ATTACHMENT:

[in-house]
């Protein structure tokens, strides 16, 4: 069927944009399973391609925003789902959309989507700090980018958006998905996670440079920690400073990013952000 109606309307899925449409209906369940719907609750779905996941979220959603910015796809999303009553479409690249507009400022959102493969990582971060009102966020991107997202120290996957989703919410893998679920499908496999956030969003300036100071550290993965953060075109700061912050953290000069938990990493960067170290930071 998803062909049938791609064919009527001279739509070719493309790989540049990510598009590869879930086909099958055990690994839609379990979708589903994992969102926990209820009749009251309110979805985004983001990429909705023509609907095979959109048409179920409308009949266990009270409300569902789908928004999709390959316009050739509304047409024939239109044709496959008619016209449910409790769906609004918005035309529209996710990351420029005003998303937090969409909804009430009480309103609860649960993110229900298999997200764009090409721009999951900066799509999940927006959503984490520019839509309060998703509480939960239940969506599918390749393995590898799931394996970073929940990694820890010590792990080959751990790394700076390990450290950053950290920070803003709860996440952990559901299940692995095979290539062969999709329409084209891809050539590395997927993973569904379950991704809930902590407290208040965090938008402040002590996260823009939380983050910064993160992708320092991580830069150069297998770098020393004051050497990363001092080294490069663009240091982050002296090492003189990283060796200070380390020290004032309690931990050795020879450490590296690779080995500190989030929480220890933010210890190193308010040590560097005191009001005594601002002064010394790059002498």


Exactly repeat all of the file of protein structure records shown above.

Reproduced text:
[in-house]
């Protein structure tokens, strides 16, 4: 069927944009399973391609925003789902959309989507700090980018958006998905996670440079920690400073990013952000 109606309307899925449409209906369940719907609750779905996941979220959603910015796809999303009553479409690249507009400022959102493969990582971060009102966020991107997202120290996957989703919410893998679920499908496999956030969003300036100071550290993965953060075109700061912050953290000069938990990493960067170290930071 998803062909049938791609064919009527001279739509070719493309790989540049990510598009590869879930086909099958055990690994839609379990979708589903994992969102926990209820009749009251309110979805985004983001990429909705023509609907095979959109048409179920409308009949266990009270409300569902789908928004999709390959316009050739509304047409024939239109044709496959008619016209449910409790769906609004918005035309529209996710990351420029005003998303937090969409909804009430009480309103609860649960993110229900298999997200764009090409721009999951900066799509999940927006959503984490520019839509309060998703509480939960239940969506599918390749393995590898799931394996970073929940990694820890010590792990080959751990790394700076390990450290950053950290920070803003709860996440952990559901299940692995095979290539062969999709329409084209891809050539590395997927993973569904379950991704809930902590407290208040965090938008402040002590996260823009939380983050910064993160992708320092991580830069150069297998770098020393004051050497990363001092080294490069663009240091982050002296090492003189990283060796200070380390020290004032309690931990050795020879450490590296690779080995500190989030929480220890933010210890190193308010040590560097005191009001005594601002002064010394790059002498």